binding Ensure that components that are bound laterthan compile time can be tested in the latebound context E.g. loading a driver on-demand

    Ensure that late bindings can be captured inthe event of a failure, so that you can re-createthe systems state leading to the failure.

    Ensure that the full range of bindingpossibilities can be tested.

    4/5/2015 SS ZG653 Second Semester 2014-15 30

    Design Checklist- Resource

    Management Ensure there are sufficient resources availableto execute a test suite and capture the results

    Ensure that your test environment isrepresentative of the environment in which the

    system will run Ensure that the system provides the means to: test resource limits

    capture detailed resource usage for analysis in theevent of a failure

    inject new resources limits into the system for thepurposes of testing

    provide virtualized resources for testing

    4/5/2015 SS ZG653 Second Semester 2014-15 31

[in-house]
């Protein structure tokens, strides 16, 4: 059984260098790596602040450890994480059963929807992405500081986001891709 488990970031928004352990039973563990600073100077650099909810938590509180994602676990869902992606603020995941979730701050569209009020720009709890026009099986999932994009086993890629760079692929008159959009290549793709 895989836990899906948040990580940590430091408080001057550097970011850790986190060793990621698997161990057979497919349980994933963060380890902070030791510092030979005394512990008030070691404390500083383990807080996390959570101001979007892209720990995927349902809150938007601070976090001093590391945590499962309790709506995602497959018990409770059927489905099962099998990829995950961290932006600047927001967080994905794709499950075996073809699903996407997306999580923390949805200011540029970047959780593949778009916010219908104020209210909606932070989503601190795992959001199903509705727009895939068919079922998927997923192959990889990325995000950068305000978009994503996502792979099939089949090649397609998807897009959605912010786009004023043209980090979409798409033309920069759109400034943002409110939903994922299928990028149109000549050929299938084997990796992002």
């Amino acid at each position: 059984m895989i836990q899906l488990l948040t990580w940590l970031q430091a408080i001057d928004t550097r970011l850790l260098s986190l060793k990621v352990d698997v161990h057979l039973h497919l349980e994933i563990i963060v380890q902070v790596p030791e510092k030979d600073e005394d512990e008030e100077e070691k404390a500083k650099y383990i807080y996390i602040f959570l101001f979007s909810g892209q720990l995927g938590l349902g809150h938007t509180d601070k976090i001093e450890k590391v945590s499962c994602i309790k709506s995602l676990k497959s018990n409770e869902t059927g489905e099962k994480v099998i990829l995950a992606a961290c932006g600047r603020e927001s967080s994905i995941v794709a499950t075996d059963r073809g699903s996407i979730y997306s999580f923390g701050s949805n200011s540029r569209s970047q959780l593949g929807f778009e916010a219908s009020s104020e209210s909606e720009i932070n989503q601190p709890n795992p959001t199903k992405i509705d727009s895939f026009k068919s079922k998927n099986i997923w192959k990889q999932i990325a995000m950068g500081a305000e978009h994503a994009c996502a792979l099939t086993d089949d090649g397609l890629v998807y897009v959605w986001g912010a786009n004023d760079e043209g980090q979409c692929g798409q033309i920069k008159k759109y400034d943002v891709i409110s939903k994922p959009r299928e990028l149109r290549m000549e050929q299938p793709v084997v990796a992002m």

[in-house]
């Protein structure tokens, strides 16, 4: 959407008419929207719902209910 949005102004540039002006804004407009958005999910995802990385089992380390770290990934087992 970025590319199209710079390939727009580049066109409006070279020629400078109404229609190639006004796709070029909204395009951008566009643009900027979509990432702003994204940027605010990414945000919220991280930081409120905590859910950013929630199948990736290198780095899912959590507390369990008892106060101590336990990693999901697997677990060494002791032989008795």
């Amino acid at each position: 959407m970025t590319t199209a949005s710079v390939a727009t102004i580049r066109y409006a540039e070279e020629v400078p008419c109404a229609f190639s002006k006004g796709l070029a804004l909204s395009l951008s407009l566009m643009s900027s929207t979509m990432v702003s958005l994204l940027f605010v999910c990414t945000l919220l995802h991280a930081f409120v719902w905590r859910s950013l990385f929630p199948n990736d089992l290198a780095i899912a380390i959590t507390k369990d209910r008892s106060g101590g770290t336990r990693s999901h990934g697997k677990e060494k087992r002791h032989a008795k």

Choice of Tools

    Determine what tools are available to helpachieve the testability scenarios

    Do you have regression testing, fault injection,recording and playback supports from the testingtools?

    Does your choice of tools support the type oftesting you intend to carry on? You may want a fault-injection but you need to have a

    tool that can support the level of fault-injection youwant

    Does it support capturing and injecting the data-state

    4/5/2015 SS ZG653 Second Semester 2014-15 32

    Interoperability

    Ability that two systems can usefully exchange

    information through an interface

    Ability to transfer data and interpret data

    Information exchange can be direct or indirect

    Interface

    Beyond API

    Need to have a set of assumptions you can safely

    make about the entity exposing the API

    Example- you want to integrate with GoogleMaps4/5/2015 SS ZG653 Second Semester 2014-15 33

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    Tactics

    Interoperability

    Locate (Discover service)

    Identify the service through a known directory service. Here service

    implies a set of capabilities available through an interface

    By name, location or other attributes